Tag Archives: pastors

“Chaplaincy” role(s) for pastors? For congregations?


*AS OF 6:15 CST TODAY (DEC 5), THE INTERNET MONK SITE, WHICH WAS DOWN FOR THE AFTERNOON, IS UP AGAIN. CHECK IT OUT: THE LINK BELOW IS WELL WORTH ACCESSING.

Friend John Armstrong posted an interesting discussion I’d like to pass on to readers:

Last week my friend Mark Galli wrote a post on the need for more pastors who loved and shepherded their congregations as chaplains. I attend a funeral on Saturday and saw this happen in the most amazing way I’ve ever witnessed. I wish I had a DVD of what I saw. Every pastor in America should learn how to be a chaplain in a funeral service. Then my friend Tod Bolsinger wrote a great response suggesting that what we needed is a missional leader(s), not chaplains. I agree, to a point, but I also found myself thinking this is not a both/and but an either/or. Then this morning Michael Mercer, the Internet Monk, responded and expressed my thoughts perfectly. Three friends all engaging one other in respect and humility. This is truly one of the finest dialogs among Christian leaders I’ve read in a long, long time.

www.internetmonk.com

Tod Bolsinger disagrees with Mark Galli. In a post on his blog, Bolsinger writes, We Need Chaplains…Just not More Of Them…Not Now. . . .

The deepest values of early American evangelicals, revealed in what Methodists said about their dead; part IV, conclusion


Continued from “The deepest values of early American evangelicals, revealed in what Methodists said about their dead; part III

Early 1800s - evangelical preacher at camp meeting

Preaching prowess

Certainly prowess in preaching—or at least the appearance of spiritual power attending preaching—was highly valued by Methodists writing about their dear departed. Of Rev. Cicero L. Dobbs it was said:

Brother Dobbs was no ordinary preacher.  He preached a pure, simple gospel that was in demonstration of the Spirit and of power. Continue reading

The deepest values of early American evangelicals, revealed in what Methodists said about their dead; part II


Continued from “The deepest values of early American evangelicals, revealed in what Methodists said about their dead; part I“:

Illustration from Edward Eggleston, The Circuit Rider: A Tale of the Heroic Age (1906): A Methodist circuit rider on horseback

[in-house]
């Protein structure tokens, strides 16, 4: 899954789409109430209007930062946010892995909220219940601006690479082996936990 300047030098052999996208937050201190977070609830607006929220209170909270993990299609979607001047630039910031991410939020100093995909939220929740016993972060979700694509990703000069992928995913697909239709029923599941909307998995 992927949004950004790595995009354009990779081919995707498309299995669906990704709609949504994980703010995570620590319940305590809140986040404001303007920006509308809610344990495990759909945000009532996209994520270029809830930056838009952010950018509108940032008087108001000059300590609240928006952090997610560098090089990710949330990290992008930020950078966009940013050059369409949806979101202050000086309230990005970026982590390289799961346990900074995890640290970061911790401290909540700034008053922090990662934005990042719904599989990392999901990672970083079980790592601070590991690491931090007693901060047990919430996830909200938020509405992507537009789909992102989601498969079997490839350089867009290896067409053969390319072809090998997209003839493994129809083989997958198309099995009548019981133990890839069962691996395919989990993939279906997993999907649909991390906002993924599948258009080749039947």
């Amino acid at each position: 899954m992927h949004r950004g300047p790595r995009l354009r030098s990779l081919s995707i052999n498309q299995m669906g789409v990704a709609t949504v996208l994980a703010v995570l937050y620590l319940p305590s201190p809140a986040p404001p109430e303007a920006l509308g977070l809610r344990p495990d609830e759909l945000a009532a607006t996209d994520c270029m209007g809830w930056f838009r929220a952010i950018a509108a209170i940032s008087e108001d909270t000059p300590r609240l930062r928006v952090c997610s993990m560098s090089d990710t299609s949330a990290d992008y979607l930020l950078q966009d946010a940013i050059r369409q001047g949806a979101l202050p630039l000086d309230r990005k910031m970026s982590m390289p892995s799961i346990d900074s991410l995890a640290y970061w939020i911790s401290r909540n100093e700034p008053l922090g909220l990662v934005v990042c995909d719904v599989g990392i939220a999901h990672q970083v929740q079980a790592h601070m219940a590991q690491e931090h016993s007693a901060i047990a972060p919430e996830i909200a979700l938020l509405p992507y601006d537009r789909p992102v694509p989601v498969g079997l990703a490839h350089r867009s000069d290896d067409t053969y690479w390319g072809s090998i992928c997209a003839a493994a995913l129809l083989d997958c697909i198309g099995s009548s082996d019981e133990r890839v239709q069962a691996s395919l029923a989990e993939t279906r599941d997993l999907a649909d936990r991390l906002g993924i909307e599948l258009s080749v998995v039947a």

One purpose of these “memorials,” and certainly a primary purpose of the separate volumes of memorials which were reprinted, was to present to people everywhere, Christian and non-Christian, the “moral example” of these dedicated ministers of Christ.  This purpose perhaps ran deeper as the Victorian age wore on.

For example, at the front of the Black River and Northern New York Conference Memorial, Second Series, edited by Rev. P. Douglass Gorrie, and published in 1881, the editor presents the following wish:

The Author begs leave to present his feeble, yet grateful Tribute of Respect to the Memories of Departed Worth and Moral Heroism.

His subjects he goes on to describe as “the noble dead.”  In the preface of the same book, the only regret expressed in its publication is “that each and all had no more worthy pen to portray the virtues that adorned their Christian character.” (v-vi) Continue reading

The deepest values of early American evangelicals, revealed in what Methodists said about their dead; part I


The Methodist Mission in the Willamette Valley...

The Methodist Mission in the Willamette Valley of Oregon, United States, as it appeared in 1834.

While at Duke in the late 1990s, I enjoyed a seminar led by historian of American Methodism Dr. Russell Richey. Each week we read stacks of old Methodist documents: letters, histories, reports of annual conferences, newspapers, and – the genre I remember best and enjoyed most – obituaries and memorials of departed ministers (and in a few cases, laypeople). Continue reading

Pastors reading comic books: A trend and what it means


In a lighter vein, check out this fascinating post on pastors and other Christian leaders reading comic books and other fantasy genres, and why they do it. More do than you may think, and most are ashamed to admit it. But that’s just the way the genre is seen by society-at-large. As the tweet from “Fake AP Stylebook” tells reporters: “When covering comic book conventions, be sure to walk past 400 normal people to interview the fat guy dressed like Aquaman.”